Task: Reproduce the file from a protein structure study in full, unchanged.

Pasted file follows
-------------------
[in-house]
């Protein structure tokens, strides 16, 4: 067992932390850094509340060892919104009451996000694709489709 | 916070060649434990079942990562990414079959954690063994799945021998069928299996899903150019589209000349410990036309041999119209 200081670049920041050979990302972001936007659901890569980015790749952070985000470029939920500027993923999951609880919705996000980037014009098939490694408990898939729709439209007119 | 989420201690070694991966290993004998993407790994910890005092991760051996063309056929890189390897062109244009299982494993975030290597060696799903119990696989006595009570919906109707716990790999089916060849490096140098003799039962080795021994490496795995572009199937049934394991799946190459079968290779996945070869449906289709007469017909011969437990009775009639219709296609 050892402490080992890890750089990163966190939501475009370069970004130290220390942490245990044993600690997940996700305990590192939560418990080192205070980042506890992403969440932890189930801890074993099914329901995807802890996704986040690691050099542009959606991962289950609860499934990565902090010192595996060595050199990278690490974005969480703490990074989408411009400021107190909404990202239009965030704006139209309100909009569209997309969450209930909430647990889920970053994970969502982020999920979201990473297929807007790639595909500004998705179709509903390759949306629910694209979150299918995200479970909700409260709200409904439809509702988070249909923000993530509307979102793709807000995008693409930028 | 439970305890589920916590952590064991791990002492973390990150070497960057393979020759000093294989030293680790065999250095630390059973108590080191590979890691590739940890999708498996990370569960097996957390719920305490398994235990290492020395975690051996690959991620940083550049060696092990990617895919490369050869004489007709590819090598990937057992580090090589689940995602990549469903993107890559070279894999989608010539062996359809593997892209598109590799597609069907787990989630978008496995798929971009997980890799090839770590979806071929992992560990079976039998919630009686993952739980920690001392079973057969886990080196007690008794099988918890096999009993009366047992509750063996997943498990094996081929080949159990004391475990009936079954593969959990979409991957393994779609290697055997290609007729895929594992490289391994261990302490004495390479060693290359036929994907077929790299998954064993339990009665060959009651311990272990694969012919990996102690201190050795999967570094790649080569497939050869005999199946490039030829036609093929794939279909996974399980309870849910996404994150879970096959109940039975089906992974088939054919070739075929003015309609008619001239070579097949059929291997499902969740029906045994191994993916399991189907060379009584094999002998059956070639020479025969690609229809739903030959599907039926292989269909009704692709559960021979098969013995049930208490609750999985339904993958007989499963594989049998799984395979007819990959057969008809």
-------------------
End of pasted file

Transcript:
[in-house]
């Protein structure tokens, strides 16, 4: 067992932390850094509340060892919104009451996000694709489709 | 916070060649434990079942990562990414079959954690063994799945021998069928299996899903150019589209000349410990036309041999119209 200081670049920041050979990302972001936007659901890569980015790749952070985000470029939920500027993923999951609880919705996000980037014009098939490694408990898939729709439209007119 | 989420201690070694991966290993004998993407790994910890005092991760051996063309056929890189390897062109244009299982494993975030290597060696799903119990696989006595009570919906109707716990790999089916060849490096140098003799039962080795021994490496795995572009199937049934394991799946190459079968290779996945070869449906289709007469017909011969437990009775009639219709296609 050892402490080992890890750089990163966190939501475009370069970004130290220390942490245990044993600690997940996700305990590192939560418990080192205070980042506890992403969440932890189930801890074993099914329901995807802890996704986040690691050099542009959606991962289950609860499934990565902090010192595996060595050199990278690490974005969480703490990074989408411009400021107190909404990202239009965030704006139209309100909009569209997309969450209930909430647990889920970053994970969502982020999920979201990473297929807007790639595909500004998705179709509903390759949306629910694209979150299918995200479970909700409260709200409904439809509702988070249909923000993530509307979102793709807000995008693409930028 | 439970305890589920916590952590064991791990002492973390990150070497960057393979020759000093294989030293680790065999250095630390059973108590080191590979890691590739940890999708498996990370569960097996957390719920305490398994235990290492020395975690051996690959991620940083550049060696092990990617895919490369050869004489007709590819090598990937057992580090090589689940995602990549469903993107890559070279894999989608010539062996359809593997892209598109590799597609069907787990989630978008496995798929971009997980890799090839770590979806071929992992560990079976039998919630009686993952739980920690001392079973057969886990080196007690008794099988918890096999009993009366047992509750063996997943498990094996081929080949159990004391475990009936079954593969959990979409991957393994779609290697055997290609007729895929594992490289391994261990302490004495390479060693290359036929994907077929790299998954064993339990009665060959009651311990272990694969012919990996102690201190050795999967570094790649080569497939050869005999199946490039030829036609093929794939279909996974399980309870849910996404994150879970096959109940039975089906992974088939054919070739075929003015309609008619001239070579097949059929291997499902969740029906045994191994993916399991189907060379009584094999002998059956070639020479025969690609229809739903030959599907039926292989269909009704692709559960021979098969013995049930208490609750999985339904993958007989499963594989049998799984395979007819990959057969008809």